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Posted in Cyclospora,Our Blog,Outbreaks & Recalls on August 1, 2018
The Tulsa Health Department along with the Oklahoma State Department of Health and the Acute Disease Service are all three investigating a recent outbreak of cyclosporiasis. Residents of Tulsa as well as many of the surrounding counties have been influenced by this infection, causing 24 laboratory-confirmed cases as of August 1st. But what is cyclosporiasis, how did it start, and what’s the real danger? Here is everything you should know!
What is Cyclosporiasis?
According to the Center for Disease Control and Prevention, cyclosporiasis is “an intestinal illness caused by the microscopic parasite Cyclospora cayetanensis. People can become infected with Cyclospora by consuming food or water contaminated with the parasite.” The time between becoming infected with the parasite and the onset of illness is usually about seven days. The parasite, cyclospora, infects the small intestine and tends to cause extremely watery diarrhea with frequent and even explosive bowel movements.
Other common symptoms of this infection include a loss of appetite, stomach cramps and pains, bloating, increased gas, nausea, fatigue, vomiting, weight loss, fever, and more–though some people infected with cyclospora don’t ever manifest any symptom. If left untreated, the illness can last anywhere from a few days to well over a month, and they have a strong tendency to go away and return one or more times. Tiredness is a very common symptom. According to the CDC, people living or traveling in countries where cyclosporiasis is endemic tend to have an increased risk for infection.
Cyclospora is spread when someone ingests something, either a food substance or water, that is previously contaminated with feces. The infection is unlikely to pass from one person to another because cyclospora needs time after being passed in a bowel movement to become infectious to another individual.
Should you or someone you know begin experiencing the symptoms of an infection, medical attention needs to be sought out in order to properly manage the infection.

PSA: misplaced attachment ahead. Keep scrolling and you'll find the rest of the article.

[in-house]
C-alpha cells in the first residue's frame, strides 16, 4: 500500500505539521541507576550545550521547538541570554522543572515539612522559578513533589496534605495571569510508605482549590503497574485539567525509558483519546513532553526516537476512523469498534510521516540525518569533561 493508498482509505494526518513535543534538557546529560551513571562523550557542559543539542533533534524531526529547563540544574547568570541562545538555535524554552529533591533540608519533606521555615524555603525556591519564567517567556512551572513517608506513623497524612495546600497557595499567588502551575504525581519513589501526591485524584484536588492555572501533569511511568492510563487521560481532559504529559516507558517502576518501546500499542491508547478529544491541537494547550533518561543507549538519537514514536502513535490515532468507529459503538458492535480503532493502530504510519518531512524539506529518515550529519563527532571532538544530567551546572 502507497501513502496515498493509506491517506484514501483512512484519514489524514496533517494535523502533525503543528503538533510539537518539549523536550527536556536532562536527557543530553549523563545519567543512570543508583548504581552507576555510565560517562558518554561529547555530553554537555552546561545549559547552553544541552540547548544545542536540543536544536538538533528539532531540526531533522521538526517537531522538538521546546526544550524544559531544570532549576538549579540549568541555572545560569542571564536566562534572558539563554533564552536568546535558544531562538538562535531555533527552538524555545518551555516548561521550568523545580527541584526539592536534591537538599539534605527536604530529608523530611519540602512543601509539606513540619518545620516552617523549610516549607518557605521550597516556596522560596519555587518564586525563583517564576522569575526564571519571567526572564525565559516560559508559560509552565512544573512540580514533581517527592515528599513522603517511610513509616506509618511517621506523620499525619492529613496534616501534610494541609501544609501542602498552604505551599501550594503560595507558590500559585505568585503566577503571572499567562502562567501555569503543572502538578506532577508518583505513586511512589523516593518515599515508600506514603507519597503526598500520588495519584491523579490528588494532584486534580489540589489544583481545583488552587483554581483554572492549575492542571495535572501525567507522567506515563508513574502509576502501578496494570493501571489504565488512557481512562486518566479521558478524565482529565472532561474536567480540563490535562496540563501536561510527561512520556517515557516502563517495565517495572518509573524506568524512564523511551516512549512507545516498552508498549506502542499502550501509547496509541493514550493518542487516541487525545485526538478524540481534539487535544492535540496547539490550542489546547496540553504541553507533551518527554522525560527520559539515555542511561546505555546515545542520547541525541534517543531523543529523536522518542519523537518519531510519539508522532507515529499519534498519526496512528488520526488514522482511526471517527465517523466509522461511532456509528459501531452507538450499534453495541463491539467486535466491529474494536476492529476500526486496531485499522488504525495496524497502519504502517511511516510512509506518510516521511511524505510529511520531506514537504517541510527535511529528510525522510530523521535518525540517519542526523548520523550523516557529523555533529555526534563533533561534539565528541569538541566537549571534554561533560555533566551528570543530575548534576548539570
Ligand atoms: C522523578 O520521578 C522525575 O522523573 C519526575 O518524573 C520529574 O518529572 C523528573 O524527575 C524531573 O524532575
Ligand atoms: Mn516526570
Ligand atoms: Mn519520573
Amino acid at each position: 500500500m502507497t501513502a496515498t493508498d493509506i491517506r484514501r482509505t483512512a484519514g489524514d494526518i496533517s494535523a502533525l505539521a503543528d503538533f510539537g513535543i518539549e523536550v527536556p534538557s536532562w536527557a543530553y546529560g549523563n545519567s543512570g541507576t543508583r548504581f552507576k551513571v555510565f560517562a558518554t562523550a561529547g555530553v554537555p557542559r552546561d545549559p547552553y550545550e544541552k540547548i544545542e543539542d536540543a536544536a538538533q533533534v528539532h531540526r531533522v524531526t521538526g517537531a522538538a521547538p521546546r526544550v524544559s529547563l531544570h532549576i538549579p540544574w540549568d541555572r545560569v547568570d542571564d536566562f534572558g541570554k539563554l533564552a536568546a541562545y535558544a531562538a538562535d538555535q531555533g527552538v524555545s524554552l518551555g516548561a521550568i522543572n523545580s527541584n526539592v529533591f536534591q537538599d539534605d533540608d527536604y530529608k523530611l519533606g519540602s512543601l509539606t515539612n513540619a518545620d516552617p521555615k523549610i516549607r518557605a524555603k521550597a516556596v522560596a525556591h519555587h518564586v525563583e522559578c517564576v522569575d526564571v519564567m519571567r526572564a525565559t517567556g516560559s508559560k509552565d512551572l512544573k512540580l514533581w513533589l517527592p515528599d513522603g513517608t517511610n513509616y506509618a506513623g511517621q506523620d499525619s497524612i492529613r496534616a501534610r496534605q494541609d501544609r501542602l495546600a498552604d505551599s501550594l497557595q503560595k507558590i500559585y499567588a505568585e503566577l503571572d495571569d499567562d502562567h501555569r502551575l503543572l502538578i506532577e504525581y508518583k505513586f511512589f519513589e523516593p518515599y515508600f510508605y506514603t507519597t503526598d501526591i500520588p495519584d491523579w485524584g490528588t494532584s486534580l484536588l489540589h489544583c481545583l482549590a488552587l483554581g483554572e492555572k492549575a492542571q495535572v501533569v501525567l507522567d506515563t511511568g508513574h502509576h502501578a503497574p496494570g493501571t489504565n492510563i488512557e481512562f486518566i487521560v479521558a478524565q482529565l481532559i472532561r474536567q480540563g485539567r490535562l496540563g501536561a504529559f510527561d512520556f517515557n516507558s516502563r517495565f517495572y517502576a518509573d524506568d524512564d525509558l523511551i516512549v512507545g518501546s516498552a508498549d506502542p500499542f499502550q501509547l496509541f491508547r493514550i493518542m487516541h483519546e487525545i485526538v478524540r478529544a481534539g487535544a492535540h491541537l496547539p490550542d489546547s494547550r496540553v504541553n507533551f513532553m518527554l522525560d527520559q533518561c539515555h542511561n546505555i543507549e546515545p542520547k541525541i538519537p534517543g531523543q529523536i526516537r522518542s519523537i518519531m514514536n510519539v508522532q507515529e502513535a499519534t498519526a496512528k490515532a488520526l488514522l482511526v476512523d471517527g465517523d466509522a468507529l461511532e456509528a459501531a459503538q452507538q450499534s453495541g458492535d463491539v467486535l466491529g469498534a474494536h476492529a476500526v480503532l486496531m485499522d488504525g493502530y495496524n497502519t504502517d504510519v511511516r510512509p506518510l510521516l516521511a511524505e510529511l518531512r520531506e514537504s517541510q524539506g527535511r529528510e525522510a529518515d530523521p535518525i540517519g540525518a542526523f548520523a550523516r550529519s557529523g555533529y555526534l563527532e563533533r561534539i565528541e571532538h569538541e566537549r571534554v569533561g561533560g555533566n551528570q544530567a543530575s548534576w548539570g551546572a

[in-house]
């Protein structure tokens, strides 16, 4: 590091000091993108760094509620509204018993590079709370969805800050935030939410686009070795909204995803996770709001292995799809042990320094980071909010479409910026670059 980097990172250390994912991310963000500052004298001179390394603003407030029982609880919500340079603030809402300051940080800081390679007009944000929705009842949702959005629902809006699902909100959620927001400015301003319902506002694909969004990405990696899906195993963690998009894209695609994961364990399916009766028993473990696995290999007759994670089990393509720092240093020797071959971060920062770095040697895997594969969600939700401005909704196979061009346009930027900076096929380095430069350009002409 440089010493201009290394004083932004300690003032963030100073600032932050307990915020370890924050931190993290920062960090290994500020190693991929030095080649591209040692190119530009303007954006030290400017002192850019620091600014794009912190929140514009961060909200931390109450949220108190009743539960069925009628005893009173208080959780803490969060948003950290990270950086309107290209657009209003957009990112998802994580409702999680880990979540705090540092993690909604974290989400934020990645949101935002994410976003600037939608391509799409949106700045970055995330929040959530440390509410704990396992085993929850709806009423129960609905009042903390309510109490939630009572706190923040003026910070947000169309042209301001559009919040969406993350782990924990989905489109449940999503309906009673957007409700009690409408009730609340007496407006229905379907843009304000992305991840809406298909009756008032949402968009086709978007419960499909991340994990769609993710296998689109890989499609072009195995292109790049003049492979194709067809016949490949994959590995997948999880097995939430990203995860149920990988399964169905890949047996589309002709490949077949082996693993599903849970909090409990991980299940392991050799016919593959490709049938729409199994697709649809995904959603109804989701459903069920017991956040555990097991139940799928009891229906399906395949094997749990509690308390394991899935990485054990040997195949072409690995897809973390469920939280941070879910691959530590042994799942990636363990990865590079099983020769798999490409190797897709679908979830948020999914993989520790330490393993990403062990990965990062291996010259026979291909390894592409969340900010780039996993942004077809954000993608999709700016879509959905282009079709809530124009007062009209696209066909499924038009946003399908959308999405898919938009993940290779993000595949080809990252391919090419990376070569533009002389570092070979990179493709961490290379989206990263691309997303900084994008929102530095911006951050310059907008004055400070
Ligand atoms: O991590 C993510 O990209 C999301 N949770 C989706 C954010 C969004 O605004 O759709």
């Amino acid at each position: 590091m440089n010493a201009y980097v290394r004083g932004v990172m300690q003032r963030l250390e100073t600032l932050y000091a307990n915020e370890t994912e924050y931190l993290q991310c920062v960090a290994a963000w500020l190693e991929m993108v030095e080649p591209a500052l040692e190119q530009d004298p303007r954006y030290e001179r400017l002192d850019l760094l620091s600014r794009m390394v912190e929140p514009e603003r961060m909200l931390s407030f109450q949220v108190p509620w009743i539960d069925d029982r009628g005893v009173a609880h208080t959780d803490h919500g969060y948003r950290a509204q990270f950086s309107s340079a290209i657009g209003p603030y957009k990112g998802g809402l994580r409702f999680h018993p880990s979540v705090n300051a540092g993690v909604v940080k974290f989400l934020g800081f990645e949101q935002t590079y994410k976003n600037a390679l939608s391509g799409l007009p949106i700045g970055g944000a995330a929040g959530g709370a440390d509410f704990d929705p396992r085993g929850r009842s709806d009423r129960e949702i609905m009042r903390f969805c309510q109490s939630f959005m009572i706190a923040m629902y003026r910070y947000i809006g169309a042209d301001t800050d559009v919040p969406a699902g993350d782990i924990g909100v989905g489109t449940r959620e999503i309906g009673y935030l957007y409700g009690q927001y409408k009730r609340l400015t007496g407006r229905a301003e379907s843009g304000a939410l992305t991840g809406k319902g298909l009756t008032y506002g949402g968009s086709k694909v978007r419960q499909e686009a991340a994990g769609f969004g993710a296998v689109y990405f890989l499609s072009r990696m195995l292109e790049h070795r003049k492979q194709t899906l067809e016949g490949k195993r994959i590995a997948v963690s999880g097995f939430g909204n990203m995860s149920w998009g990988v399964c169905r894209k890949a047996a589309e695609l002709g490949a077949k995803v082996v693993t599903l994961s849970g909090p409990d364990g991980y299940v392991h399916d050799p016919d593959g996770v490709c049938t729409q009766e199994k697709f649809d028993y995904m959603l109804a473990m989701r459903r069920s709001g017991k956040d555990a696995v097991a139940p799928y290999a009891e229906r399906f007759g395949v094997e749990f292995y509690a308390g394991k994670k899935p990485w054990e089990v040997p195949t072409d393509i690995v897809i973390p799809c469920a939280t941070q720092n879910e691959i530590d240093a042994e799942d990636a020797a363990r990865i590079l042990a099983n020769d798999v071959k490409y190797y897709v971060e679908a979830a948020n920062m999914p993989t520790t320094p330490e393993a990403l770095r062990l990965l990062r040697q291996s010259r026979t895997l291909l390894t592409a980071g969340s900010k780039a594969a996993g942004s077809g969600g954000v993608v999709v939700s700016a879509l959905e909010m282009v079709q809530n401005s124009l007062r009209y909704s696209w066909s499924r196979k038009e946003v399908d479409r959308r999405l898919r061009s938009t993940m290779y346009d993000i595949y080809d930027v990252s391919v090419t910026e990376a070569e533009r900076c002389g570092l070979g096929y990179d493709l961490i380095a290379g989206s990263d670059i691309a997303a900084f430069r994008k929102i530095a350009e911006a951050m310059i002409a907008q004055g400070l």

What’s Happening in Tulsa?
As of August 1st, 24 cases of cyclosporiasis were reported and confirmed. The onsets of symptoms occurred between June 24th and July 26 of this year, and epidemiologic investigations suggest that is likely still ongoing. Ages of those affected range from 27 to 67 years old, with the media being 43 years. 67% of the cases are female and 38% are of Hispanic ethnicity. 88% of the cases, however, are residents of Tulsa County, leaving three people who are residents of Wagoner, Creek, and Rogers counties, who all admitted to having shopped or dined in Tulsa-area establishments around the time of their infection.
Identifying the source of the outbreak remains to be part of the investigation. While a lot of evidence suggests a geographic cluster among residents in northeast Oklahoma, there remains to be a possibility that other cases in other areas of the state have yet to be identified–and international travel could also relate to the cause. According to the CDC,
“Identifying the particular food item/ingredient that caused an outbreak of cyclosporiasis can be very challenging—for example, if fresh produce was served as a garnish or topping or if several types of produce were mixed together. CDC and other agencies are working to develop and validate molecular typing methods that could distinguish among different strains of the parasite Cyclospora cayetanensis that causes cyclosporiasis. In the future, such tools could help link cases of cyclosporiasis to each other and to particular types of produce, which could help public health officials investigate and prevent cases and outbreaks of Cyclospora infection.”
According to authorities, recommendations for clinicians and laboratories include the following list:
It is important to note that some infected persons are asymptomatic (meaning they have no symptoms), particularly in settings where cyclosporiasis is endemic. This is why, according to the CDC, “travelers to cyclosporiasis-endemic areas should be told that food and water precautions for Cyclospora are similar to those for other intestinal pathogens, except that Cyclospora is unlikely to be killed by routine chemical disinfection or sanitizing methods.”
The Health Department notice further stated:
“We are conducting an investigation to gather as much information as we can,” said Luisa Krug, epidemiology supervisor. “Cyclosporiasis is spread by people ingesting something—such as food or water—that was contaminated with feces, so the best way to protect yourself is to use standard food safety practices like frequent handwashing to prevent the spread of germs, wash items like cutting boards and utensils with soap and hot water, and wash all fruits and vegetables thoroughly under running water before eating, cutting, or cooking.”
Avoiding food or water that might be contaminated with feces is a key element in preventing the spread of a cyclospora infection. Washing hands before preparing food or eating is also beneficial, as is properly cleaning all cooking materials, and keeping separation between raw meats, poultry, and vegetables and raw fruits and vegetables. Since the parasite, cyclospora, is usually spread through food, properly cleaning and cooking any foods that are likely to be contaminated is the best way to ensure you avoid an infection.
By: Abigail Ryan, Contributing Writer (Non-Lawyer)